The bakers' thread

OP
OP
glasgowcyclist

glasgowcyclist

Charming but somewhat feckless
Location
Scotland
Well I had another go at that coriander, olive and onion loaf with improved results. I dried the filling ingredients on kitchen paper and, instead of kneading them into the dough, stretched the dough out to a large rectangle then scattered the onion and olives evenly across it. Then I rolled it up neatly and cut it in half to make two loaves. It was much easier to handle this way and I definitely got a better rise this time. The cuts on top are made by scissors.

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OP
OP
glasgowcyclist

glasgowcyclist

Charming but somewhat feckless
Location
Scotland
This retirement malarkey is great fun! I've got time to bake midweek and do new stuff.

This is something I found on an app called Kneadly so I thought I'd give it a try: Pane Bianco.
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Essentially it's a dough that's covered with sun-dried tomatoes, garlic, mozzarella and basil, then rolled into a long sausage, slashed open and baked in a figure of eight.

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We had it for dinner 😋

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annedonnelly

Girl from the North Country
I pre-ordered this which was released last week.
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The company have accidentally sent me two copies and say I can keep both. Obviously I don't need both. Does anyone want a free copy? Happy to send for postage costs. I expect it'll be a standard parcel price - about £3.30 I think.
 
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I’ve not posted on here for a while, though I have been baking.

Today I made a couple of sourdough loaves.

600g 00 pizza flour
400g whole meal
400 ml water
300 ml milk
15 g of coarse sea salt
A big glob of runny honey.

After mixing I let the dough rest and then stretched and folded for 6 times on 6 occasions.

I then chucked it in a cool airing cupboard for 3 hours.

I lit the BBQ. The gauge was reading 450°c. Two casserole pots went in to pre heat.

I shaped the dough and put it on baking parchment.

I took my sharp slashing knife and some ice cubes to the bbq.

Slashed the top, lifted the lid and bunged a couple of ice cubes in, then put the dough in X2.

40 minutes on very very hot (4/500°c)

Then 10 minutes with the lid off.
 

John the Monkey

Frivolous Cyclist
Location
Crewe
I've been trying overnight, no knead loaves - they have been surprisingly good so far, although the original recipe must use a flour that's more tolerant of high hydration than my usual (Walk Mill Strong White) is, because my first attempts were an unbakeable mess - I've reduced the hydration and the below works for me;

Basically;

600g Strong White Flour
360g water
1/4 tsp Femipan Red yeast
12g salt

Mix to dough & leave for about 12 hours.
Remove from bowl and shape, then preheat oven (I use a cast iron dutch oven) to 230c
Once oven is hot enough, slash the dough, put in the dutch oven & bake 30 mins lid on, 15 mins lid off.

Makes a decent loaf, and is low faff enough to do whenever.
 
I've been trying overnight, no knead loaves - they have been surprisingly good so far, although the original recipe must use a flour that's more tolerant of high hydration than my usual (Walk Mill Strong White) is, because my first attempts were an unbakeable mess - I've reduced the hydration and the below works for me;

Basically;

600g Strong White Flour
360g water
1/4 tsp Femipan Red yeast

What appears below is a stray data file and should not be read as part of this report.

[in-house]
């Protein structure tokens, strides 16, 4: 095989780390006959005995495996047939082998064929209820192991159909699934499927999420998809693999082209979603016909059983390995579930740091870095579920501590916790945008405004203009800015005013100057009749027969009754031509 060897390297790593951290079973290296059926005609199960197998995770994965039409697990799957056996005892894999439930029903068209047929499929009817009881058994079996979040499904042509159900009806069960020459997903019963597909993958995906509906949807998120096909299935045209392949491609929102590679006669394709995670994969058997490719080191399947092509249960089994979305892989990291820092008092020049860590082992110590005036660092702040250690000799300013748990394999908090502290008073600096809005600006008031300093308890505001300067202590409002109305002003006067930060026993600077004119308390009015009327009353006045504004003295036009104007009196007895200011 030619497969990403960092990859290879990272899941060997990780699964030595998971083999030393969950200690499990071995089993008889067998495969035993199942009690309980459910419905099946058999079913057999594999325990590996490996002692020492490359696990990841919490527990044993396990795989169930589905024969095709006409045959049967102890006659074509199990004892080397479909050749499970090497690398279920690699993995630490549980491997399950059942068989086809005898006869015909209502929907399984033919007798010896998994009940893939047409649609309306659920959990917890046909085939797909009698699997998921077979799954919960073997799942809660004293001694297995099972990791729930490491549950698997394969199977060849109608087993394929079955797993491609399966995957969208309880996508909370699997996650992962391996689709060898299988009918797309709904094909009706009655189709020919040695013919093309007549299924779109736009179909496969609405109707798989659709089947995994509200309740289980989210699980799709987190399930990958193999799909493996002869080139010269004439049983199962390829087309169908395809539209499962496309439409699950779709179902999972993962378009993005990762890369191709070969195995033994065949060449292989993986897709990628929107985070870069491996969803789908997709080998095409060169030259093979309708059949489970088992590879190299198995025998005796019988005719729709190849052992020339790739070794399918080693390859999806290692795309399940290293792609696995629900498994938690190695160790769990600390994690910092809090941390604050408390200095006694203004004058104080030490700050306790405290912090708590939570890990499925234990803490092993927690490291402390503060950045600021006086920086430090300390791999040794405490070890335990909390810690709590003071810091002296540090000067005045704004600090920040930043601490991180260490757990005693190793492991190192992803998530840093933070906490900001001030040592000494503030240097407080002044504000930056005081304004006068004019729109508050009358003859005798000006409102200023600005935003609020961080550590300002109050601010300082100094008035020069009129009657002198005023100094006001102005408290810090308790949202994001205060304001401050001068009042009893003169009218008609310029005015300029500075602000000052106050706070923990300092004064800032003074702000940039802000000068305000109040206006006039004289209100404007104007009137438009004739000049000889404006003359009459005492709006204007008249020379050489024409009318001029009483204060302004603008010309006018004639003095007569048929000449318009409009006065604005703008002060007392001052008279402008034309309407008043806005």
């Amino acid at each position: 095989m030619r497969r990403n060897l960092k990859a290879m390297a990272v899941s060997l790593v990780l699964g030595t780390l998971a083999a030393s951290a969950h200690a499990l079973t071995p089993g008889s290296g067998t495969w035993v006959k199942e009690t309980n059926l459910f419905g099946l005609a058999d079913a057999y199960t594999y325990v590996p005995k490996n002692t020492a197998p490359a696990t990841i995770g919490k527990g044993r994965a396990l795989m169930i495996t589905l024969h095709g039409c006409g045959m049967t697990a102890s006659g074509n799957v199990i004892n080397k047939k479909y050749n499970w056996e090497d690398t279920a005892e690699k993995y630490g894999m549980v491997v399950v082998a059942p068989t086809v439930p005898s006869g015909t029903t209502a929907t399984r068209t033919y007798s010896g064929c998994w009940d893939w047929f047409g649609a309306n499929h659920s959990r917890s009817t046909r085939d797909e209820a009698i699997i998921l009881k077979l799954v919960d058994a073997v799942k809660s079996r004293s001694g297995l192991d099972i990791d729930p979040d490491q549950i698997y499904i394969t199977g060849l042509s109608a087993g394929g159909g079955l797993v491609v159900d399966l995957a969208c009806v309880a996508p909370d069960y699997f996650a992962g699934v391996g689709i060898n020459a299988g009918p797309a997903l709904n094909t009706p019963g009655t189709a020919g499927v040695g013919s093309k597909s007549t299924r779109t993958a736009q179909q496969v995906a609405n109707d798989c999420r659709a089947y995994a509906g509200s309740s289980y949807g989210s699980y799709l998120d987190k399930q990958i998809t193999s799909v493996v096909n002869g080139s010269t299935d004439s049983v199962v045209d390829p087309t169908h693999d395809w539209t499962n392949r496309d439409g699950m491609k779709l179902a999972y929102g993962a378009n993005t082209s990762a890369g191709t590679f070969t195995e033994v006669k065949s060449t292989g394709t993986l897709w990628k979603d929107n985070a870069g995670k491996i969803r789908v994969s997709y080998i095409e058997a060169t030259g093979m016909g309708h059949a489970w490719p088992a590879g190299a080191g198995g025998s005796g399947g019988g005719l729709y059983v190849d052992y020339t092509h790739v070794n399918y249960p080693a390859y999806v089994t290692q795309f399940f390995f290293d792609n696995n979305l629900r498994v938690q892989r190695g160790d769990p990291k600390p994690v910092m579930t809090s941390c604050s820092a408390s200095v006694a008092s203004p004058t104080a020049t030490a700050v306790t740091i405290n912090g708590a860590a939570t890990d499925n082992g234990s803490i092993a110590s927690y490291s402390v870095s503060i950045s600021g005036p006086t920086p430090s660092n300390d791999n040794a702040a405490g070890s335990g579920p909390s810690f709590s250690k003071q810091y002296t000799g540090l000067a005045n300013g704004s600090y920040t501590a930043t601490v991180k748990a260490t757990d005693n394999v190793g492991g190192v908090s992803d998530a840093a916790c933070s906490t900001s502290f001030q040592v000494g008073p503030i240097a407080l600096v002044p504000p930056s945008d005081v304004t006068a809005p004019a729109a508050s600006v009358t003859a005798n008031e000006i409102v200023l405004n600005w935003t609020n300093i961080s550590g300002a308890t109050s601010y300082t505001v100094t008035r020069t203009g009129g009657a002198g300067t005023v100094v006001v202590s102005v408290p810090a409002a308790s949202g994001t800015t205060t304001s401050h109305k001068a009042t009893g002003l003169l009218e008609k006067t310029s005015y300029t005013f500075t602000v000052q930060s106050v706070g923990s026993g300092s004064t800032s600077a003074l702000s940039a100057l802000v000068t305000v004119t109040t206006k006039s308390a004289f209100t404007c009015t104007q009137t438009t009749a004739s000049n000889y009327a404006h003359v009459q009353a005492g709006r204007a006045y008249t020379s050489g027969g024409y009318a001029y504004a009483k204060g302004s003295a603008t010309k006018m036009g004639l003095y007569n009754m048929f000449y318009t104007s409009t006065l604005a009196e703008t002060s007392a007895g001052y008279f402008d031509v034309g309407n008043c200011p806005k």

12g salt

Mix to dough & leave for about 12 hours.
Remove from bowl and shape, then preheat oven (I use a cast iron dutch oven) to 230c
Once oven is hot enough, slash the dough, put in the dutch oven & bake 30 mins lid on, 15 mins lid off.

Makes a decent loaf, and is low faff enough to do whenever.

If it's an american recipe, then that would explain it - US flours need more water than those in the UK.

Although if you end up with a dough that's too sloppy, work some porridge oats into it. Oats are great at sopping up excess moisture. :okay:
 

figbat

Slippery scientist
If it's an american recipe, then that would explain it - US flours need more water than those in the UK.

Although if you end up with a dough that's too sloppy, work some porridge oats into it. Oats are great at sopping up excess moisture. :okay:

And even an apparently unhandleable dough will still give a good result. A typical focaccia dough can be very wet - to handle a wet dough you can use wet hands or oily hands for kneading and bath in flour for final handling and shaping... and simply put up with the 'rustic' shaping you'll get!
 
And even an apparently unhandleable dough will still give a good result. A typical focaccia dough can be very wet - to handle a wet dough you can use wet hands or oily hands for kneading and bath in flour for final handling and shaping... and simply put up with the 'rustic' shaping you'll get!

Ah yes... Those wet doughs that you just have to "plop" into a tin because that's as good as it's going to get. :laugh:
 

figbat

Slippery scientist
Ah yes... Those wet doughs that you just have to "plop" into a tin because that's as good as it's going to get. :laugh:

I have a recipe for focaccia that's almost a batter rather than a dough - I effectively pour it into the baking tray. Higher hydration tends to lead to a more open structure, but will usually need a shape-holding tin or it'll slump.
 

Tom B

Veteran
Location
Lancashire
Funny you should mention focaccia. That's on the agenda here for tomorrow, as a branch has become accidentally detached from my large rosemary shrub this afternoon, and it'd be a shame to waste the bounty...

Let us know how you get on / a pic.

I've never managed an entirely satisfactory focaccia. But then I find few bought focaccia are much to write home about.


...Maybe I just don't like it.
 
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